From the expert: 4 tips for (safely) starting to strengthen your core after having a baby

core strength experts fitness postpartum May 04, 2022

From our 2022 resident scholar and prenatal and postpartum fitness expert Jessica Sennet, founder and CEO of Mighty Mom

 “How do I strengthen my core after having a baby?”

That’s one of the most common questions I get from new moms when they are thinking about returning to exercise after giving birth. And you know what? It makes so much sense. 

If you think about it, the muscles of the core are the most compromised during pregnancy, labour and delivery—and with all the confusing information out there in the digital world, it’s hard to know exactly what to do and where to start. 

But don’t worry; I’ve got you! I’ve helped thousands of women return to exercise after giving birth, and I’m going to give you all my best tips to help you start to move your body with confidence and start making progress right away. 

Let’s dive in!

Connect to your breath

Building strength in your core after baby cannot happen if your core muscles are not activating and communicating with each other properly. Your deep core muscles (diaphragm, transverse abs, pelvic floor and your multifidus, which is also known as your back muscle) are compromised during pregnancy and it takes some time to rehabilitate them in postpartum recovery. When you breathe, these muscles work together to create a pressurized system in your body that supports every movement you do. If you learn how to engage and relax these muscles correctly, you will be building a strong foundation for your entire body. My suggestion would be to work with a pelvic-floor physiotherapist and a postpartum trainer to help you learn your core mechanics and proper breathing techniques to set you up for success. You can’t build a house without a great foundation and you can’t build a strong core without proper breathing mechanics. It’s always worth the time and energy.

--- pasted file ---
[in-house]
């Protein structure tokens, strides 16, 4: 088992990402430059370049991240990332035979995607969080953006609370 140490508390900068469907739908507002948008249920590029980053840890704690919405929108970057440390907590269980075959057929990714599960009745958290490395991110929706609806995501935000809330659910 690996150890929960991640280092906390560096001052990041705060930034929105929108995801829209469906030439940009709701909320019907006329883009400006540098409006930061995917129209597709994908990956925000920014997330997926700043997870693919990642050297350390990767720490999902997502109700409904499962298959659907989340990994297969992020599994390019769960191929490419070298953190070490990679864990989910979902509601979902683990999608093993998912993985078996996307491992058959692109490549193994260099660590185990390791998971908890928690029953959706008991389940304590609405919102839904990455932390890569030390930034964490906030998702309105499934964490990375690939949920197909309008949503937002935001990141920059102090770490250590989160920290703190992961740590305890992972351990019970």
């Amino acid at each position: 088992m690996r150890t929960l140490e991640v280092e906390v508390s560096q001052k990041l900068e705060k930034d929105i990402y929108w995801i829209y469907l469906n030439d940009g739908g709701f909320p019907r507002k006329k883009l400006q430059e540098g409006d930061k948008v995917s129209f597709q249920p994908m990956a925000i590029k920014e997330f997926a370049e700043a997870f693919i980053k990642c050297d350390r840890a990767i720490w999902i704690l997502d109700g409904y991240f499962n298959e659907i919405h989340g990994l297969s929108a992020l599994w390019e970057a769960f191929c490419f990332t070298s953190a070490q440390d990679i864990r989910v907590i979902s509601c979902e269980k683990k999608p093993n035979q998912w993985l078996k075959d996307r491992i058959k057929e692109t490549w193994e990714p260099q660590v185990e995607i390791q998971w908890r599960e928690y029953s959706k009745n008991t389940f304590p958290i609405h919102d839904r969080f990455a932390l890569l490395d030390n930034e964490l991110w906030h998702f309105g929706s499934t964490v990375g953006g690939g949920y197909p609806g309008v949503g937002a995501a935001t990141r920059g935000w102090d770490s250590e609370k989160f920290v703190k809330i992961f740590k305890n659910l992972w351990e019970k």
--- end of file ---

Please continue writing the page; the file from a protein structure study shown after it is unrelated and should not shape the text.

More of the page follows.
Start at the beginning

You may be in a hurry to get to planks, crunches and sit-ups, but choosing appropriate exercises that don’t put too much load and pressure on a weakened core system is the fastest way to make progress without the increased risk of injury. Once you have your breathing foundation, start with exercises like bird dogs, side planks, glute bridges and elevated planks in those first weeks of exercise. Progress to slightly more challenging exercises over time and you will see a huge progression week over week. 

Listen to your body

Remember, if you feel pressure or pain in your pelvic floor or back, experience incontinence or urgency or see coning through the front of your abdominals (which is something we call diastasis), these all may be signs of core dysfunction. You may have to pull back a bit while you keep working on the basics. Don’t worry, you will get there.

Go for it if you’re ready

Remember not to stay in “rehabby” land forever. When an exercise feels easy and you’re not experiencing any signs of core dysfunction, go ahead and try out some more challenging moves. You need to load the abdominal wall to make it stronger, just like any other muscle in your body. This is truly what will take your progress and results to the next level. Learning when to progress is essential to building a strong core system.

Want to see a great postpartum core workout? Click here for an exclusive Mom Halo workout that will lead you through some of my favourite core exercises for early postpartum and how to progress them. 

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